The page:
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News & Events

Palliative Care Social Worker Provides Virtual Comfort to Help Patients and Families Stay Connected

April 24, 2020

Melissa Christodaro, LMSW, joined by other URMC clinicians, highlights the values of "virtual comfort" through the use of iPads to the well-being of the patient as well as the provider in this WXXI News interview.

ACT Program Sessions Now Available On Zoom

April 20, 2020

Thomas Carroll, M.D., Ph.D. and Robert Horowitz, M.D. have quickly adapted Palliative Care division's Advanced Communication Training (ACT) Course from an intensive 2-day immersion experience into a series of 45 minute sessions for rapid dissemination leveraging the Zoom platform. Each session includes tips and scripts for difficult and unprecedented conversations around the COVID pandemic. Offered several times a week, these session provide clinicians from all disciplines across the UR Medicine system the opportunity to learn core communication skills, including how to convey bad news both clearly and compassionately, explore patient and families values, and arrive at a patient- and family-centered plan of care.

View the schedule of sessions.

Rob Horowitz Speaks about How to Approach Difficult Conversations for COVID-19 Patients

April 14, 2020

As hospitals continue to treat COVID-19 cases, providers are faced with having tough conversations with critically ill patients. "It's hard to give bad news, and so practicing giving very explicit bad news compassionately is what we do," said Palliative Care's Robert Horowitz, M.D., in this this WXXI interview.

In Memorium

Laura Hogan, a URMC Senior Nurse Practitioner who epitomized the Nursing profession she loved and lived for nearly 40 years, died on Thursday August 22, 2019.

Laura was drawn to nursing from a young age, moved by a yearning to ease others’ suffering. Fresh out of high school she pursued an Associates Degree in Nursing at SUNY Morrisville. After graduating in 1980 she worked at Newark Wayne Community Hospital, and then moved to Strong Memorial Hospital, where she worked continuously for over thirty years in a variety of medical and surgical settings. In 1986 she joined the Pain Treatment Center, where she worked as a nurse coordinator. During her 10 years there she earned her BSN from Alfred and then her Masters from University of Rochester, achieving her professional goal of becoming a Nurse Practitioner in 1997. She earned the rank of Associate Professor of Clinical Nursing in 2006.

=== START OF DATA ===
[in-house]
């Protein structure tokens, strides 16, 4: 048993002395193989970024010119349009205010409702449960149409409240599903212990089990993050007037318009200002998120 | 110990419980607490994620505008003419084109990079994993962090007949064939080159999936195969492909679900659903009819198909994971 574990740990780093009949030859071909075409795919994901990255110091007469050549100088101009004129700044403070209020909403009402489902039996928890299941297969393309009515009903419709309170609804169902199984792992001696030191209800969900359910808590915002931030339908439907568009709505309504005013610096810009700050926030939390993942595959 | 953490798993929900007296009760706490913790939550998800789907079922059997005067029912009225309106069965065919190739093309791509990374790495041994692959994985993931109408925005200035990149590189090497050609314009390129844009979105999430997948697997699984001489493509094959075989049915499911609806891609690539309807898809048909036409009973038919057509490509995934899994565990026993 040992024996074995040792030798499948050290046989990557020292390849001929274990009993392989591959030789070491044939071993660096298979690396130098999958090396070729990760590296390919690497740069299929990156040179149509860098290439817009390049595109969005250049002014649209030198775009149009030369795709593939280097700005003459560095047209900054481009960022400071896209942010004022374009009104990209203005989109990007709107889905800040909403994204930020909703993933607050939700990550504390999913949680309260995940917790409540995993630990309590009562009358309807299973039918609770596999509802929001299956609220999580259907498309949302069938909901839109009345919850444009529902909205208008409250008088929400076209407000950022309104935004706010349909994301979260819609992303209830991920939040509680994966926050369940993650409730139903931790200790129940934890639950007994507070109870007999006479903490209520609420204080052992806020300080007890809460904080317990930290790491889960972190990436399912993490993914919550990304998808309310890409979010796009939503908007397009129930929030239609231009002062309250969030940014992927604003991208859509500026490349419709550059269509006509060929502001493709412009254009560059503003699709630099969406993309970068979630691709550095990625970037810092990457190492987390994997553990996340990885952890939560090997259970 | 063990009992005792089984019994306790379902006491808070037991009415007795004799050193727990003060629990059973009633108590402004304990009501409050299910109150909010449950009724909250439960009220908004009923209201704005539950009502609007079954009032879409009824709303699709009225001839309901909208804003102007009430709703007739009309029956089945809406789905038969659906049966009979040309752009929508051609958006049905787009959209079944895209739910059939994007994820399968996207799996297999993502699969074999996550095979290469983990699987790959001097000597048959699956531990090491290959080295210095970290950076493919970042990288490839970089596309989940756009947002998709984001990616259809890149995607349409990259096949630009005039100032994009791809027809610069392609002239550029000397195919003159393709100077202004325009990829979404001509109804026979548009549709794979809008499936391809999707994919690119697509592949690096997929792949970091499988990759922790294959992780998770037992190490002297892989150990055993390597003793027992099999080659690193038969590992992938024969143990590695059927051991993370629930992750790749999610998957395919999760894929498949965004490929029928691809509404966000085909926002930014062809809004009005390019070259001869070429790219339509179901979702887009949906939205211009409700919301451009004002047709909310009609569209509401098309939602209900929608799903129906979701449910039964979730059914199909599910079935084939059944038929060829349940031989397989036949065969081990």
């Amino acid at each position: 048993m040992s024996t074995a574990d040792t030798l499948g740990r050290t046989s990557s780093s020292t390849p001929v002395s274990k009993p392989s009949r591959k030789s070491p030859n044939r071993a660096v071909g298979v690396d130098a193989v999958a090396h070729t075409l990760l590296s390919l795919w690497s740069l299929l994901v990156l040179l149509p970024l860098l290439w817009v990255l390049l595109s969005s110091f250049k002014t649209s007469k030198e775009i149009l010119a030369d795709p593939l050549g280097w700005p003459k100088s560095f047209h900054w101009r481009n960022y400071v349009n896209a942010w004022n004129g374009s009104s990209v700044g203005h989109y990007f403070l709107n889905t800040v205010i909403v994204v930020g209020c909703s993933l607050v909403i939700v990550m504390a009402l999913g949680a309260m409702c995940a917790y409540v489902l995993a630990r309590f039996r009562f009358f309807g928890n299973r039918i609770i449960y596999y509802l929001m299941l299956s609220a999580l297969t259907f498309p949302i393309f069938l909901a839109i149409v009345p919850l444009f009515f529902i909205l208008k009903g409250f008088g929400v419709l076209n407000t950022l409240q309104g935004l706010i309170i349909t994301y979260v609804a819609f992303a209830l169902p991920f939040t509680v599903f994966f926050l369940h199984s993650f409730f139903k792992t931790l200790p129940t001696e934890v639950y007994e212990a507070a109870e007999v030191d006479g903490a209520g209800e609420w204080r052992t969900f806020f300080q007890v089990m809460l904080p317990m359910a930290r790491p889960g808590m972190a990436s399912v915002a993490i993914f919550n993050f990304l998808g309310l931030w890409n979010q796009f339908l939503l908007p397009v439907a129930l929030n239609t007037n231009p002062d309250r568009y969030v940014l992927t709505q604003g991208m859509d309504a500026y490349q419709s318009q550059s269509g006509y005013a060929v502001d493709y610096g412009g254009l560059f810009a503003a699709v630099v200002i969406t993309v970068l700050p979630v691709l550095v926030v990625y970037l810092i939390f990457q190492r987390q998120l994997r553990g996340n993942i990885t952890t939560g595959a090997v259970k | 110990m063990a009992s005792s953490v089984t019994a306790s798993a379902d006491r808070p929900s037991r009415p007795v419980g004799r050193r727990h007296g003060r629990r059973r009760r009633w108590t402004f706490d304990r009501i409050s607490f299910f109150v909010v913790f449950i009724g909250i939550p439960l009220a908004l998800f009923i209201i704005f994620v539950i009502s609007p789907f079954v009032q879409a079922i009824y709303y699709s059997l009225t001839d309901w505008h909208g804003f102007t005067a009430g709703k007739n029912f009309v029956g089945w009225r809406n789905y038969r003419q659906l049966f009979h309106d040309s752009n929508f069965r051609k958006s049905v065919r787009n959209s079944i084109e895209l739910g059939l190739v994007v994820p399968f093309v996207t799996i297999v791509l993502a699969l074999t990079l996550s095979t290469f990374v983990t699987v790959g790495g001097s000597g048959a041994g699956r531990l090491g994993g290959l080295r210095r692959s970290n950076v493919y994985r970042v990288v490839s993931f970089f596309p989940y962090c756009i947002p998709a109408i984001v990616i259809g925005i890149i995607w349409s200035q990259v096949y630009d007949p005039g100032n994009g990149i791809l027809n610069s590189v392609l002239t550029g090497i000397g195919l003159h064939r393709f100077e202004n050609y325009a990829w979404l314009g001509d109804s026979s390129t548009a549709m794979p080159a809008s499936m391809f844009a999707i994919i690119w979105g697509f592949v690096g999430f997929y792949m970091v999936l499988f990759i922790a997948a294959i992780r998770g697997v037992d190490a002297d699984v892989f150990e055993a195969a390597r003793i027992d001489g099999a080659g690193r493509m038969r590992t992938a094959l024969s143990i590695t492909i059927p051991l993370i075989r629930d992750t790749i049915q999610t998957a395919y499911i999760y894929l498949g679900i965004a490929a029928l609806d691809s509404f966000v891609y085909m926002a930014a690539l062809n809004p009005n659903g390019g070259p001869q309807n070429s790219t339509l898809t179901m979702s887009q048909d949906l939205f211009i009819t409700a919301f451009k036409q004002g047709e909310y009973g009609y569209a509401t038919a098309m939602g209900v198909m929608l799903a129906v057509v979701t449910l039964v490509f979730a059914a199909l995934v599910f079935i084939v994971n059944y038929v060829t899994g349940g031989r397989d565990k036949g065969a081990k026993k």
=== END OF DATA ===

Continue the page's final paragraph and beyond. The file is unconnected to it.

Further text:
In 2005, deeply drawn to the emerging field of palliative care, Laura became the second Nurse Practitioner in URMC’s new Palliative Care Program. She joined Dr. Timothy Quill and NP Marcia Buckley, and was integral to the Program’s development and approach to care of seriously ill patients and their families. Laura remained with Palliative Care for the duration of her career, helping the Program grow and achieve national renown. She helped shepherd it to becoming the first academic medical center to earn Joint Commission Advanced Certification in Palliative Care in 2011.

To expand her spiritual and mindful capacity in providing care, Laura pursued intensive training in “Being with Dying” under the guidance of Roshi Joan Halifax in New Mexico last Spring. She described this experience as transformative, one which deepened her inner life and her recognition and capacity to communicate about the finitude of life. Little did she know at the time how critical this training would be for her personally: just months later she was diagnosed with Acute Myelogenous Leukemia. She pursued the complicated and difficult treatment with grace, grit and gratitude, including chemotherapy and a stem cell transplant. Then last month she suffered a severe relapse, which ended her life.